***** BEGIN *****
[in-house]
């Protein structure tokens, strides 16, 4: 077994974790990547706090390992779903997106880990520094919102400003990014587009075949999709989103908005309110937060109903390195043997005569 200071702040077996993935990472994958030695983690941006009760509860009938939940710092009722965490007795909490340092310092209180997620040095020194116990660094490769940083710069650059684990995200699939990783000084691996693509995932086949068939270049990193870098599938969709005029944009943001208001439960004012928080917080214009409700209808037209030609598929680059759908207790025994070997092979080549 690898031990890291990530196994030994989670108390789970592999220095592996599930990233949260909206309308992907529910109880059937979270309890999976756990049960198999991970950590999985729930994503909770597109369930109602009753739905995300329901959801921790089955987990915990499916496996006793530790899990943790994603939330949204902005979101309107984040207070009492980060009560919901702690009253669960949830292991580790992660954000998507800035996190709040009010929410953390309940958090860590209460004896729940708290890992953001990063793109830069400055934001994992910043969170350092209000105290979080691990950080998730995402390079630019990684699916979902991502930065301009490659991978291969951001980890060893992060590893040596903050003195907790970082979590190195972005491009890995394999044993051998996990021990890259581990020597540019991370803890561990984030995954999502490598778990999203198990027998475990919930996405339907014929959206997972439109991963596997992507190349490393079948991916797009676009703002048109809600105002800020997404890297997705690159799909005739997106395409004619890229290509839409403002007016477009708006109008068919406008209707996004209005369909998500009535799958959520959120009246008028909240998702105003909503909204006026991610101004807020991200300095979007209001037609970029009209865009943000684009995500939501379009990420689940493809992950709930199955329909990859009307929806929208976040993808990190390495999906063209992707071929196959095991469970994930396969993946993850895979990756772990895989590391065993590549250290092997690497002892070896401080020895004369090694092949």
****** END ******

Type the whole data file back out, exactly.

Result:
[in-house]
């Protein structure tokens, strides 16, 4: 077994974790990547706090390992779903997106880990520094919102400003990014587009075949999709989103908005309110937060109903390195043997005569 200071702040077996993935990472994958030695983690941006009760509860009938939940710092009722965490007795909490340092310092209180997620040095020194116990660094490769940083710069650059684990995200699939990783000084691996693509995932086949068939270049990193870098599938969709005029944009943001208001439960004012928080917080214009409700209808037209030609598929680059759908207790025994070997092979080549 690898031990890291990530196994030994989670108390789970592999220095592996599930990233949260909206309308992907529910109880059937979270309890999976756990049960198999991970950590999985729930994503909770597109369930109602009753739905995300329901959801921790089955987990915990499916496996006793530790899990943790994603939330949204902005979101309107984040207070009492980060009560919901702690009253669960949830292991580790992660954000998507800035996190709040009010929410953390309940958090860590209460004896729940708290890992953001990063793109830069400055934001994992910043969170350092209000105290979080691990950080998730995402390079630019990684699916979902991502930065301009490659991978291969951001980890060893992060590893040596903050003195907790970082979590190195972005491009890995394999044993051998996990021990890259581990020597540019991370803890561990984030995954999502490598778990999203198990027998475990919930996405339907014929959206997972439109991963596997992507190349490393079948991916797009676009703002048109809600105002800020997404890297997705690159799909005739997106395409004619890229290509839409403002007016477009708006109008068919406008209707996004209005369909998500009535799958959520959120009246008028909240998702105003909503909204006026991610101004807020991200300095979007209001037609970029009209865009943000684009995500939501379009990420689940493809992950709930199955329909990859009307929806929208976040993808990190390495999906063209992707071929196959095991469970994930396969993946993850895979990756772990895989590391065993590549250290092997690497002892070896401080020895004369090694092949």